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Fun with HD - Part I

COW Blogs : Mike Cohen's Blog : Fun with HD - Part I

My first use of HDV was last year. I shot a friend's wedding with a rented V1U in SD, but then shot some HDV footage to see what it looks like.

On my 19" home CRT computer monitor, it was not too impressive and the YouTube version did little for me except attract YouTube hits:

 Next came Oct 2007 when I was asked to rent a HD projector to show some XDCAM recorded surgery in an auditorium. This was surprisingly easy and the results seemed to have more to do with the camera used than anything else.

This week I was asked if I could convert WMV HD files to web video, presumably Flash.

Aside from Microsoft, I have not seen anyone else use WMV HD. COme to think of it, I once purchased the special edition of Terminator 2, which included a WMV HD disc. However due to some odd DRM efforts by Microsoft, I have never gotten it to play, and you cannot view the video outside of the outdated Microsoft player app.

I have read of some COW members giving clients WMV HD files in lieu of a Blu-Ray or HD-DVD disc.

Using a minute of test footage shot with our V1U, I captured it into Premiere CS3 using the HDV 1080i60 project setting. This, of course, saves an MPG file.

Playback at 100% just about fills one of my 2 22" LCD computer monitors, and playback is almost smooth off a USB connected SATA drive. I do have a SATA card in this computer, so I will test playback with the drive actually connected via SATA.

Ok, so with my HDV footage (1440x1080 for those keeping score at home) I exported a segment as a DV-AVI file, which comes out letterboxed in a standard 4:3 AVI file.

Next I exported the same HDV segment to WMV HD. The preset WMV HD settings in CS3 are 1080 24, 1080 25 and 1080 something else, another version of 24, perhaps 1080p.

Not sure how this would affect the original 1080i60 material, I changed the WMV setting to 1080i30.

So now I have a WMV HD file to play with. I imported that into Premiere and exported it from the HDV 1080 project as DV-AVI, letterboxed. The end result is very aliased and unusable, even as web video.

So I made a new project, SD-AVI settings, imported the WMV HD file, resized the clip to be letterboxed within the SD frame, and exported this as DV-AVI. The results are like night and day - very smooth playback with no jaggies.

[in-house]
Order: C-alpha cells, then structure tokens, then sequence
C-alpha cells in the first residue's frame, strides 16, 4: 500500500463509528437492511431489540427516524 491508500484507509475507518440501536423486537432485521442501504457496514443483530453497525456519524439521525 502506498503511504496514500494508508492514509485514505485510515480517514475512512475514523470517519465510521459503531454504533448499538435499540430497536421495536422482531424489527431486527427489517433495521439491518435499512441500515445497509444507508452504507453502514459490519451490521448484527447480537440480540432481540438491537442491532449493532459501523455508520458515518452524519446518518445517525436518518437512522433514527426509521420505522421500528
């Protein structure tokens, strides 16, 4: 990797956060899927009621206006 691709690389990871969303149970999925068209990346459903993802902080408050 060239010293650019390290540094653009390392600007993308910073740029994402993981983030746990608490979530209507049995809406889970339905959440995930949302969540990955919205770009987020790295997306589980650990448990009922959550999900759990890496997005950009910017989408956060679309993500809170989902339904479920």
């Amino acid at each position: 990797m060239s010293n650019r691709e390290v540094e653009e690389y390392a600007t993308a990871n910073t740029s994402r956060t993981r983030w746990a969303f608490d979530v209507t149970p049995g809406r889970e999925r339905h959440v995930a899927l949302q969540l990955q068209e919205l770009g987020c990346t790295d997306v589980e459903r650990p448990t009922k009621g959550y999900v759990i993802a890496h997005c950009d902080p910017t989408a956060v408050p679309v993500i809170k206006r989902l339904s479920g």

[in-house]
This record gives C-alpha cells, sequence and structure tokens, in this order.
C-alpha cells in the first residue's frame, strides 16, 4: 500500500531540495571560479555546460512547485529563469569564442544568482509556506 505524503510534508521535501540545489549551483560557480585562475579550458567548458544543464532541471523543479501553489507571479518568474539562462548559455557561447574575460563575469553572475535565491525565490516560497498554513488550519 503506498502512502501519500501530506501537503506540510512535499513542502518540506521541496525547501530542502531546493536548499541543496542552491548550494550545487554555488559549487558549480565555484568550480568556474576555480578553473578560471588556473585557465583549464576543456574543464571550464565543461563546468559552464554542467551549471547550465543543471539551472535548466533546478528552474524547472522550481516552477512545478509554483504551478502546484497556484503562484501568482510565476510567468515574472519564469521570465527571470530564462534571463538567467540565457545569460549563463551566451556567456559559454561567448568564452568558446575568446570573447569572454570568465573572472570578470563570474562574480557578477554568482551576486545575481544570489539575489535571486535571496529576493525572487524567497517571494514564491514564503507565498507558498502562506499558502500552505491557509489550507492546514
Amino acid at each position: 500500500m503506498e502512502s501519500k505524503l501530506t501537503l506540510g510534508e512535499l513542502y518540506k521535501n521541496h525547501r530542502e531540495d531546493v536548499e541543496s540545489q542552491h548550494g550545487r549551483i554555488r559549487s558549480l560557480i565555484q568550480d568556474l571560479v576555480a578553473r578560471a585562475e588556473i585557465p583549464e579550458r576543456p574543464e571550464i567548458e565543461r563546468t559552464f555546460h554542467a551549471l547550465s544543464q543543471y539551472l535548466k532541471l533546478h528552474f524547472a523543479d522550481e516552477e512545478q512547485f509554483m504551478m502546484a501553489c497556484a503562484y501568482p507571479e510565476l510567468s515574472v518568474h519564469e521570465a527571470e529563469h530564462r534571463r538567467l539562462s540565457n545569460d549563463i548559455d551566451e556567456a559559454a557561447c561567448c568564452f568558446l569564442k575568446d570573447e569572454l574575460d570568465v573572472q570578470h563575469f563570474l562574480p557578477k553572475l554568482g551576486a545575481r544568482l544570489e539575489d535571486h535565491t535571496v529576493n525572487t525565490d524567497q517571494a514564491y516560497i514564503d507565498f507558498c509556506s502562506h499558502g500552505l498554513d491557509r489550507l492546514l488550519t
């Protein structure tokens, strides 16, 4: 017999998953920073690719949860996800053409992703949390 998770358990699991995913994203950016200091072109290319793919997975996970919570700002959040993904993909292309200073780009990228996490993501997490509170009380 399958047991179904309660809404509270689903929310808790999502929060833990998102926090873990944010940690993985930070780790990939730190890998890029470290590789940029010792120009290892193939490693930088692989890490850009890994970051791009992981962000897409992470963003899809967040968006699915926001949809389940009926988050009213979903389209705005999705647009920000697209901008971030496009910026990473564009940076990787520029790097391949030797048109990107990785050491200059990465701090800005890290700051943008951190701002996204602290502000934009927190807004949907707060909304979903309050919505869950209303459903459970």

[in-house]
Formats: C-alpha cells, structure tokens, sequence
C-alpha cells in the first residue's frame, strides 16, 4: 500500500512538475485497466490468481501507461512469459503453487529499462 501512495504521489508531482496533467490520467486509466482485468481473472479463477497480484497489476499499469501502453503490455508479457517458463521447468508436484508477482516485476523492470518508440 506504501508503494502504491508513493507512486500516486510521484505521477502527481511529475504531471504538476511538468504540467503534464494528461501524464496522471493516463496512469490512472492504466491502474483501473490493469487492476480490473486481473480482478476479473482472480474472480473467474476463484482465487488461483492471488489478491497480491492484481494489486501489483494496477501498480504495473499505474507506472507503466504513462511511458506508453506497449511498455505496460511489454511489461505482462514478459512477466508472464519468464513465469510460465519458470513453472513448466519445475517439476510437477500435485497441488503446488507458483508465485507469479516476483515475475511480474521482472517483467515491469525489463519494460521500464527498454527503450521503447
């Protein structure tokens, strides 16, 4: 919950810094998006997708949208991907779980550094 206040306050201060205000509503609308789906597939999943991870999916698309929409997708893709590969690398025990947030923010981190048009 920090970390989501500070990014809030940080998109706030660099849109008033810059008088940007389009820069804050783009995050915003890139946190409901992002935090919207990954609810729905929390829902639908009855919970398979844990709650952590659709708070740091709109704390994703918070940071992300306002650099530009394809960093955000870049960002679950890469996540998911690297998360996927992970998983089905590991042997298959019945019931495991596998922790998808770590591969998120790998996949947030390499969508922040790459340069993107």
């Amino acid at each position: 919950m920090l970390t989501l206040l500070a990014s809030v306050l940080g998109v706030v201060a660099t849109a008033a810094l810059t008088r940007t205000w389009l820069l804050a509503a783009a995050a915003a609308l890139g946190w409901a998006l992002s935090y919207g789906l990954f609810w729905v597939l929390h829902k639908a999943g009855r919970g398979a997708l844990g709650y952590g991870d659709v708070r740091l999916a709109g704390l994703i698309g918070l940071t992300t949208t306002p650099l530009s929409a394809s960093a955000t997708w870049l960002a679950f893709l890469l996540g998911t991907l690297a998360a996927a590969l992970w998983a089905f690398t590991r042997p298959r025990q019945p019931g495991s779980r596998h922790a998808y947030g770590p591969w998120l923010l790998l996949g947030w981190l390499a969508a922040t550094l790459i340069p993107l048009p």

It seems there are so many variables with this workflow, some trial and error is to be expected, as there was back in 1999 when we were doing lots of Sorenson 3 encoding!

As a final experiment, I opened my HDV project, and exported my segment of original HDV to P2 DVCPRO 1080i (1220x1080?), and imported this MXF file into Premiere. Playback of the MXF file is actually smoother than the HDV original within the HDV project. Likewise, in a P2 1080 project, the P2 MXF made from the HDV plays better than the HDV file in the P2 project.

Converting HDV to P2 DVCPRO HD appears to be similar to capturing HDV directly to ProRes or AIC as is possible on the Mac. On the PC however one can only capture HDV to HDV without a card. Perhaps a better analogy is converting HDV to Cineform.

All this being said, I have an Intensity card which I have not installed yet. This card will capture HDV straight to one of several Blackmagic codecs. Presumably one would then export an edit back to HDV to go back to HDV tape, or export to SD-DV to go to SD DV tape, or likewise export to DVCPRO if one needed to make a broadcast master.

The Intensity will play out in real time via Component and HDMI. My HDV deck has component inputs, but I do not know if this accepts HD component and converts on the fly back to HDV during recording, or if these component inputs are SD. The manual is nonspecific. Likewise, the HDMI port on the deck appears to be output only.

So many mysteries awaiting answers in the forthcoming post: Fun with HD: Part II. Date and time to be determined. 

Posted by: Mike Cohen on Mar 6, 2008 at 5:21:19 pm hdv, blackmagic design

I have a passion for my job, which entails training for medical professionals such as surgeons, nurses and administrators, not to mention various industries.

Technology is great, but how you apply your skills is what pays the bills.

Years ago I canceled my Media 100 support contract upon discovering what a treasure trove of helpful advice can be found on the Creative COW website. I am proud to be a part of this fantastic community.

In my blog I talk a little about media production, a lot about travel and workflow, and occasionally about cooking, nature and my four-legged friends.

Follow me on Twitter: med_ed_mike

I'm also on LinkedIn if you can't get enough of me!


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